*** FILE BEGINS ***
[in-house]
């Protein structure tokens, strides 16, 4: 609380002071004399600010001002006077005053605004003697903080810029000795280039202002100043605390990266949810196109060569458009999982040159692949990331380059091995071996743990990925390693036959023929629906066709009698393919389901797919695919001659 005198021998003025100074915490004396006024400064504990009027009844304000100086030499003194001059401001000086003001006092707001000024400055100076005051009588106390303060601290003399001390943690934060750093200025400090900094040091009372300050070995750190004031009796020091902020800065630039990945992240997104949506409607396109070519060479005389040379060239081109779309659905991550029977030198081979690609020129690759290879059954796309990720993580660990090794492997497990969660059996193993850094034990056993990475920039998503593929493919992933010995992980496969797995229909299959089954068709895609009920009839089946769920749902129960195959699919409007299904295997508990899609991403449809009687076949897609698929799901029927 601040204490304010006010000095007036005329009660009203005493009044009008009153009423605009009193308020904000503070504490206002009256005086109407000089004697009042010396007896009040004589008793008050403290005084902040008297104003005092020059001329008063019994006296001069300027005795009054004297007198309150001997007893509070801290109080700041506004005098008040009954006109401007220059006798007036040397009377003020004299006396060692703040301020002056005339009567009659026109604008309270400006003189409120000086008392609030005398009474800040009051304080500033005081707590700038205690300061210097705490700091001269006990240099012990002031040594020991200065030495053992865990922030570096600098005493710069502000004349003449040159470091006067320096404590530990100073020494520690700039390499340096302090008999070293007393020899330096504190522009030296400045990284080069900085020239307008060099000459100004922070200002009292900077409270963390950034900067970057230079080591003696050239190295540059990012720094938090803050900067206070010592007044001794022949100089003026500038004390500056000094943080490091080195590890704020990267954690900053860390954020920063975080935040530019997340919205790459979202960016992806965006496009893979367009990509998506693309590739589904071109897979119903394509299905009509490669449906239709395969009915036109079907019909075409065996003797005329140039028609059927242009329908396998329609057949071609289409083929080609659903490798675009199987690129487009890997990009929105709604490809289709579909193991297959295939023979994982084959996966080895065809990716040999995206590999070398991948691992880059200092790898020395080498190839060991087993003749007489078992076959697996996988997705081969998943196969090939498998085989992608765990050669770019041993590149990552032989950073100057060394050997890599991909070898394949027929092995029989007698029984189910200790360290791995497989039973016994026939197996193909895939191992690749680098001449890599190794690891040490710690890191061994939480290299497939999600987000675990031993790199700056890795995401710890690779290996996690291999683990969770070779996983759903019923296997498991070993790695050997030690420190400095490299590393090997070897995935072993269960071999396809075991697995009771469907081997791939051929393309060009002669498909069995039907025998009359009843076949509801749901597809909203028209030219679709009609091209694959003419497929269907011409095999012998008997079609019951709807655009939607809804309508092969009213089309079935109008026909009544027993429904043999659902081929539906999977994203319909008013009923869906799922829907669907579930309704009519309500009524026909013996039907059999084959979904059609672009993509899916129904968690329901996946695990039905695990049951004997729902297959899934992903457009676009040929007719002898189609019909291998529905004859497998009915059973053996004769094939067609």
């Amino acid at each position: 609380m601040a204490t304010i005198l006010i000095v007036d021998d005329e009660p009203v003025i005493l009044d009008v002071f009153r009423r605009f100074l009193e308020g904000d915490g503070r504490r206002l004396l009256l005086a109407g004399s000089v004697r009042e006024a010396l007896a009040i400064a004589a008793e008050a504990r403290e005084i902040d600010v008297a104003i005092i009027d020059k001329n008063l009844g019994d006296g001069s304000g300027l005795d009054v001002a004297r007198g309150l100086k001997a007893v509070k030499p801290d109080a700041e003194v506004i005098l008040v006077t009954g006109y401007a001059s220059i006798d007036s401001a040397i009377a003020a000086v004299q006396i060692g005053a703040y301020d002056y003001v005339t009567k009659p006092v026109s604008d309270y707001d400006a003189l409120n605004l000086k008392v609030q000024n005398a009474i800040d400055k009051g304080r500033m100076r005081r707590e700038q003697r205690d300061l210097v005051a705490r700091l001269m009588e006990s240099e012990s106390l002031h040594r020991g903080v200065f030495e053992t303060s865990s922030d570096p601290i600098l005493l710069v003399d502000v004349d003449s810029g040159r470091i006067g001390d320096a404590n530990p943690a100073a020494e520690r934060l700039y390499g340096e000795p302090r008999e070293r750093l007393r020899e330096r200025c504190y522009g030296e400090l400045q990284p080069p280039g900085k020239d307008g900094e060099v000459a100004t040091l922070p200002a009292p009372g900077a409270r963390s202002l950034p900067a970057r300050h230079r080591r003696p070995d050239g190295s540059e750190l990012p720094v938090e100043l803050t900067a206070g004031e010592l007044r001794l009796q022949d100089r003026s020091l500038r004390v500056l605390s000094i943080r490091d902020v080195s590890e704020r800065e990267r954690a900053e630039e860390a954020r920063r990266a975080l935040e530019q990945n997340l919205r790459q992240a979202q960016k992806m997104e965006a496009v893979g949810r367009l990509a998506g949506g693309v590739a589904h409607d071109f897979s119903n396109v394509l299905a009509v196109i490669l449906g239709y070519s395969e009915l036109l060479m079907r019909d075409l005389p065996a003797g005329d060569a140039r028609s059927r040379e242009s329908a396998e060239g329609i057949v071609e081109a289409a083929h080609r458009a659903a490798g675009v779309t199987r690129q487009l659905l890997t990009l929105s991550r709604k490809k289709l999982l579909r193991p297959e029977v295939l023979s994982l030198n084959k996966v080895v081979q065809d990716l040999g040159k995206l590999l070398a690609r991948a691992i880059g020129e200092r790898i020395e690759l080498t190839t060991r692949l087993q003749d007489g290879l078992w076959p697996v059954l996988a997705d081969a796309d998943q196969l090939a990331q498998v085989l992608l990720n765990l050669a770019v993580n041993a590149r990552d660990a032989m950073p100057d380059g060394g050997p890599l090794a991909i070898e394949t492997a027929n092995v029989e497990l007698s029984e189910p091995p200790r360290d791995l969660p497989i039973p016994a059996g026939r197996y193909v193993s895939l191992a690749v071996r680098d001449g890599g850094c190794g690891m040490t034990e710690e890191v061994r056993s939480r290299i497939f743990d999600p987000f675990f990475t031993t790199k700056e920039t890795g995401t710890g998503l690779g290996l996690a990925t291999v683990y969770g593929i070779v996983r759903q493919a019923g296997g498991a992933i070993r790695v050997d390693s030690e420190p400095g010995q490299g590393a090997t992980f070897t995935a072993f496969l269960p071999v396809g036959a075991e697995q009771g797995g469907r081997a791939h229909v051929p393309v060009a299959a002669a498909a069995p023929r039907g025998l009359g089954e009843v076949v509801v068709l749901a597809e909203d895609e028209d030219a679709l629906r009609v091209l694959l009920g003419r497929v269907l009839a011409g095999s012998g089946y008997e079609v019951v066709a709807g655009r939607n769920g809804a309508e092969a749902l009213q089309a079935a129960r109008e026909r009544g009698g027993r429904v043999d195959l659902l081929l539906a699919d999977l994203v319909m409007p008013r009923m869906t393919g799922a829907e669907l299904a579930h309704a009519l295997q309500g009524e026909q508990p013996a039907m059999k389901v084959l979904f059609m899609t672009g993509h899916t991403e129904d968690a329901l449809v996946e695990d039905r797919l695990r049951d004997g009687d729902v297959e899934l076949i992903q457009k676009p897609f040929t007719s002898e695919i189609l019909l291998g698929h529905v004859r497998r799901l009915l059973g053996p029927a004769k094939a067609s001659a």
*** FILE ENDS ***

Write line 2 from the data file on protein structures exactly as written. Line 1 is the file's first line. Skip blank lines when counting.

């Protein structure tokens, strides 16, 4: 609380002071004399600010001002006077005053605004003697903080810029000795280039202002100043605390990266949810196109060569458009999982040159692949990331380059091995071996743990990925390693036959023929629906066709009698393919389901797919695919001659 005198021998003025100074915490004396006024400064504990009027009844304000100086030499003194001059401001000086003001006092707001000024400055100076005051009588106390303060601290003399001390943690934060750093200025400090900094040091009372300050070995750190004031009796020091902020800065630039990945992240997104949506409607396109070519060479005389040379060239081109779309659905991550029977030198081979690609020129690759290879059954796309990720993580660990090794492997497990969660059996193993850094034990056993990475920039998503593929493919992933010995992980496969797995229909299959089954068709895609009920009839089946769920749902129960195959699919409007299904295997508990899609991403449809009687076949897609698929799901029927 601040204490304010006010000095007036005329009660009203005493009044009008009153009423605009009193308020904000503070504490206002009256005086109407000089004697009042010396007896009040004589008793008050403290005084902040008297104003005092020059001329008063019994006296001069300027005795009054004297007198309150001997007893509070801290109080700041506004005098008040009954006109401007220059006798007036040397009377003020004299006396060692703040301020002056005339009567009659026109604008309270400006003189409120000086008392609030005398009474800040009051304080500033005081707590700038205690300061210097705490700091001269006990240099012990002031040594020991200065030495053992865990922030570096600098005493710069502000004349003449040159470091006067320096404590530990100073020494520690700039390499340096302090008999070293007393020899330096504190522009030296400045990284080069900085020239307008060099000459100004922070200002009292900077409270963390950034900067970057230079080591003696050239190295540059990012720094938090803050900067206070010592007044001794022949100089003026500038004390500056000094943080490091080195590890704020990267954690900053860390954020920063975080935040530019997340919205790459979202960016992806965006496009893979367009990509998506693309590739589904071109897979119903394509299905009509490669449906239709395969009915036109079907019909075409065996003797005329140039028609059927242009329908396998329609057949071609289409083929080609659903490798675009199987690129487009890997990009929105709604490809289709579909193991297959295939023979994982084959996966080895065809990716040999995206590999070398991948691992880059200092790898020395080498190839060991087993003749007489078992076959697996996988997705081969998943196969090939498998085989992608765990050669770019041993590149990552032989950073100057060394050997890599991909070898394949027929092995029989007698029984189910200790360290791995497989039973016994026939197996193909895939191992690749680098001449890599190794690891040490710690890191061994939480290299497939999600987000675990031993790199700056890795995401710890690779290996996690291999683990969770070779996983759903019923296997498991070993790695050997030690420190400095490299590393090997070897995935072993269960071999396809075991697995009771469907081997791939051929393309060009002669498909069995039907025998009359009843076949509801749901597809909203028209030219679709009609091209694959003419497929269907011409095999012998008997079609019951709807655009939607809804309508092969009213089309079935109008026909009544027993429904043999659902081929539906999977994203319909008013009923869906799922829907669907579930309704009519309500009524026909013996039907059999084959979904059609672009993509899916129904968690329901996946695990039905695990049951004997729902297959899934992903457009676009040929007719002898189609019909291998529905004859497998009915059973053996004769094939067609």